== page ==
Finishing Tutorials

3D Plastic Canvas Poseable Cross Stitch Butterfly Tutorial

I’ve had the idea to make a poseable 3D cross stitch for a long time now. Over a year ago I designed some patterns based on the Legend of Zelda Breath of the Wild butterflies thinking that’d be the perfect thing to turn into a hairclip or pin. I drew them at an angle though and I never quite got around to making a second version of them that would work in 3D. Until now, of course!

I don’t know if this is a thing other people would want to make, o for now I just converted the Thunderwing design. The pattern is up on Patreon if you’re interested. But any overhead butterfly pattern will work for this. Or other creatures! I bet a Dragonfly or even a Dragon would look amazing in this style!

The actual process for making these is pretty simple, and hopefully I answer all your questions in this post. Let me know if you need clarification on anything, though!

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This assumes you’ve already picked up a pattern and have the standard needle and thread on hand. Plus some basic scissors for cutting through plastic canvas. Otherwise, there’s not too much out of the ordinary needed!

  • 14 Count Plastic Canvas – You can use lower count plastic canvas, but your pattern is going to end up much larger that way. Keep that in mind when purchasing! Also keep an eye on whether you want clear or white. This is commonly overlooked in online listings.
  • 18 Gauge Wire – If you have wire on hand already, you could easily experiment with different gauges. I found 18 to not be too thick and easily pliable, but still thick enough to retain its shape well.
  • Needle-nose pliers and wire cutters – It’s possible to improvise with household tools when working with wire, but these are pretty useful if you’re looking to work with wire more in the future.
  • Pin Brooch or Hair Clip (Optional) – You can attach it to really anything you want, so be creative! I chose to attach it to a pin brooch.

Stitching on Plastic Canvas

Two cross stitched butterflies on plastic canvas

If you haven’t stitched on plastic canvas before, that’s okay! There’s really not much to it. Use a standard tapestry needle and take it slow at first. On fabric we tend to get used to having our needle be able to go in at an angle. With plastic you pretty much have to go straight up and down. It does bend, but not a ton. So just be mindful of that.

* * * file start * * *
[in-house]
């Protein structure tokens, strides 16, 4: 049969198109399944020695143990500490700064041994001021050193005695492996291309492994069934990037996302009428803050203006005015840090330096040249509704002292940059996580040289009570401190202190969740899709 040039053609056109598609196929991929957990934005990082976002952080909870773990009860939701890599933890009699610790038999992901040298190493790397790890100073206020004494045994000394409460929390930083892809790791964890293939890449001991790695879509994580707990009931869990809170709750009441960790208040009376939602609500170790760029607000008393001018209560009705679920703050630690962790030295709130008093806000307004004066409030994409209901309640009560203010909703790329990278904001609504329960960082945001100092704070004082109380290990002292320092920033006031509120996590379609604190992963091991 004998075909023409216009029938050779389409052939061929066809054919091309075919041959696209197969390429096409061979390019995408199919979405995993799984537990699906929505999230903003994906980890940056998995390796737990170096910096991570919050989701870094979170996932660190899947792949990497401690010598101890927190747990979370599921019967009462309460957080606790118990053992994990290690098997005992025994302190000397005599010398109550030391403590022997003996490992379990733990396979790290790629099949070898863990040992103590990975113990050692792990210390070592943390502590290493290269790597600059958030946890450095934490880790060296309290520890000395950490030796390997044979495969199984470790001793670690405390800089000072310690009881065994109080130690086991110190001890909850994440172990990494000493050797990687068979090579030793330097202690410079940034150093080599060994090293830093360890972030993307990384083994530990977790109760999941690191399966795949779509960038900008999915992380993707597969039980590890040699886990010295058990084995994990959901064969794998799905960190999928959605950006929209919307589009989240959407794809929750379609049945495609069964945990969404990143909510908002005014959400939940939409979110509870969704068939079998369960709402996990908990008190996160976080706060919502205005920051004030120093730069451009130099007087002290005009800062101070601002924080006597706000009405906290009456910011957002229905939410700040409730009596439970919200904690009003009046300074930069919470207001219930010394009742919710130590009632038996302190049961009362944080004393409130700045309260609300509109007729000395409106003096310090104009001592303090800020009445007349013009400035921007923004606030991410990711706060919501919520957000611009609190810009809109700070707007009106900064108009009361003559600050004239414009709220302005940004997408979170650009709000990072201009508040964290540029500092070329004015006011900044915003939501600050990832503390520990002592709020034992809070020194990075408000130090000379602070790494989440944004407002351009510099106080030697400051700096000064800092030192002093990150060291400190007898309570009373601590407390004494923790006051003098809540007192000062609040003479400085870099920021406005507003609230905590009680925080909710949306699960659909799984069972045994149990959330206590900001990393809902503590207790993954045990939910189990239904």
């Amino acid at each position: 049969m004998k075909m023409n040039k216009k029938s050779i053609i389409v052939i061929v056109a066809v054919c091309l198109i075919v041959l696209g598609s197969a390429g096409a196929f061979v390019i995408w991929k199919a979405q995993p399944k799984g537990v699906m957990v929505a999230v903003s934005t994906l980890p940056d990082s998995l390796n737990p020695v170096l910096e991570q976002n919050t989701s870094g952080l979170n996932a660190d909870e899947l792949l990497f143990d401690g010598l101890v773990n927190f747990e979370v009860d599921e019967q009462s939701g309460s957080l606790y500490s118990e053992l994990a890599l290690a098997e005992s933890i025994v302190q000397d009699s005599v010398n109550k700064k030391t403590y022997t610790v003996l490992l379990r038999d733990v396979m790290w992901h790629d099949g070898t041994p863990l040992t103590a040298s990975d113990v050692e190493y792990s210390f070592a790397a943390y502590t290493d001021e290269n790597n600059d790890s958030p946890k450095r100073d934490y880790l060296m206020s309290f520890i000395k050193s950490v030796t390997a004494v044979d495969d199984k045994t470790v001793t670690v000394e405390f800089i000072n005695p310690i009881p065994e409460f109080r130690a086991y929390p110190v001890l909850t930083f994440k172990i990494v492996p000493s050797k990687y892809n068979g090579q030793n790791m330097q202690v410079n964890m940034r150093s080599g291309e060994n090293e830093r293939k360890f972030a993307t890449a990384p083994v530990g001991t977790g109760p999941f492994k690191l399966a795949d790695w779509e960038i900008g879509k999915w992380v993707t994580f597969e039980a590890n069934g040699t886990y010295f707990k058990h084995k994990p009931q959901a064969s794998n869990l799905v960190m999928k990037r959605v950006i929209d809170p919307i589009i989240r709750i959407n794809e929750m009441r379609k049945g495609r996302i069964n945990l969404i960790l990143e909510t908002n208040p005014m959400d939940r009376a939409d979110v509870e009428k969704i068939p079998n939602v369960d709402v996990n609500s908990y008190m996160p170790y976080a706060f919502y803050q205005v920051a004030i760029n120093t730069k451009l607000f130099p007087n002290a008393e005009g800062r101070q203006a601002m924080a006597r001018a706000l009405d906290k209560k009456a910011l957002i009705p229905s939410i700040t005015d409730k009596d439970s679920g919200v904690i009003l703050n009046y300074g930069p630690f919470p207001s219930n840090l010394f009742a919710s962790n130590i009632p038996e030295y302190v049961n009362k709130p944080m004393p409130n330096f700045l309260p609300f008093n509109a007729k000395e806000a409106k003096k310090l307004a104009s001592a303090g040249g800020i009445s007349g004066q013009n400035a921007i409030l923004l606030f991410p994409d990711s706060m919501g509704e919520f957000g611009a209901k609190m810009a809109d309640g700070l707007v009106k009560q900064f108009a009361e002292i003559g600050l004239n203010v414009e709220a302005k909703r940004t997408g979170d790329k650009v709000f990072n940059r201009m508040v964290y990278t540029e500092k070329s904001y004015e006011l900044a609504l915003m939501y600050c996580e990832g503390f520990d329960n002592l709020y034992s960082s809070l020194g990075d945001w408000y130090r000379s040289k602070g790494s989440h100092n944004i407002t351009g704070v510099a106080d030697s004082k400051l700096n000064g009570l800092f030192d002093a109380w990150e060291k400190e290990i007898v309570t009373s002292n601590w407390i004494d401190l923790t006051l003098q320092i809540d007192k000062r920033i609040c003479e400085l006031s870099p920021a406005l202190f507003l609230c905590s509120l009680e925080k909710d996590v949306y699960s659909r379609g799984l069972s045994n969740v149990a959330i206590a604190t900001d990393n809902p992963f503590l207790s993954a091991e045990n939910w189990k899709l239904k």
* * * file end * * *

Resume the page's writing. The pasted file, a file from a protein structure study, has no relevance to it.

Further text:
For this project I decided it would be best if it was double-sided, so I stitched two butterflies. You could also stitch just one and line the back with felt. But since this is going to be a 3D item I wanted the stitching to be visible from all angles.

With the pair of scissors I normally delegate to paper cutting, I carefully cut out the butterflies, cutting as close as I was comfortable. I know it’s hard to see since it’s clear plastic on a white table, but be sure to leave a border around the stitches so they don’t come loose!

Two cross stitched butterflies on plastic canvas

3D Sculpting With Wire

Using my needlenose pliers I carefully bent my wire into a perfect outline of a butterfly, making sure to—

Demonstrating how to bend wire in the vague shape of a butterfly

Okay look, it doesn’t have to be pretty. Seriously. It will not be visible. Look at this thing. It’s terrible. But it does it’s job. The main thing is to make sure the wire fits within the edges of your stitching, and gets all the key areas that you want to be able to pose. In this case, my focus was on making sure all four parts of the wings were bendable.

Plastic Canvas and Wire Sandwich

With the wire ‘carefully’ designed to fit within the general shape of my butterfly, I unceremoniously plopped my second butterfly on top and backstitched around the edges. This can get a bit annoying at first as the wire will constantly be trying to escape. But once you have one of the wings done, it will hold the wire well enough to get the rest outlined without issue.

Try not to keep the wire flat for this stage, as you want to keep the holes lined up until you’re done stitching.

Sewing together the two cross stitch pieces with wire in between them.

Once you’ve stitched all the way around, you should be able to easily bend the wire into whatever 3D pose you want.

Posing the wired butterfly in a way that makes it 3D.

Now, I personally don’t mind the clear plastic border around the stitch. However, some people prefer to wrap the edges with thread to match the design a bit better. That’s entirely up to you. However, I’ve never done it so I have NO advice for you on how to do it effectively. You’re gonna have to experiment and figure it out on your own. Sorry!

Attaching your Finishing

Attaching a pin brooch or hairclip to your 3D butterfly.

There’s not much room on the body of my butterfly, but luckily I had these 1″ (25mm) pin brooches on hand. They do stick out a little bit, but I don’t mind. They do make 3/4″ (19mm) ones, so keep that in mind.

You could also use a small hairclip like the one pictured here. The main thing is to make sure you’re securing it to a part that you don’t need to be able to bend later. In this case, I was pretty much limited to the ‘body’ of the butterfly.

Attaching a pin brooch to your 3D butterfly.

Thankfully the body is also entirely 939, so I could pretty much haphazardly stitch through both sides with the same color and not worry about the stitches being visible from the front.

Just an overview shot of a cross stitched butterfly pin.

That really is all there is to it, though! Now you just have to contend with how frustratingly difficult it is to photograph 3D objects so you can post them online! I hope you get the general idea with these photos though.

Side view of the cross stitched butterfly pin.

Now I’m off to pin this to the shoulder of my dress so I can feel like a D*sney princess. ๐Ÿ˜‰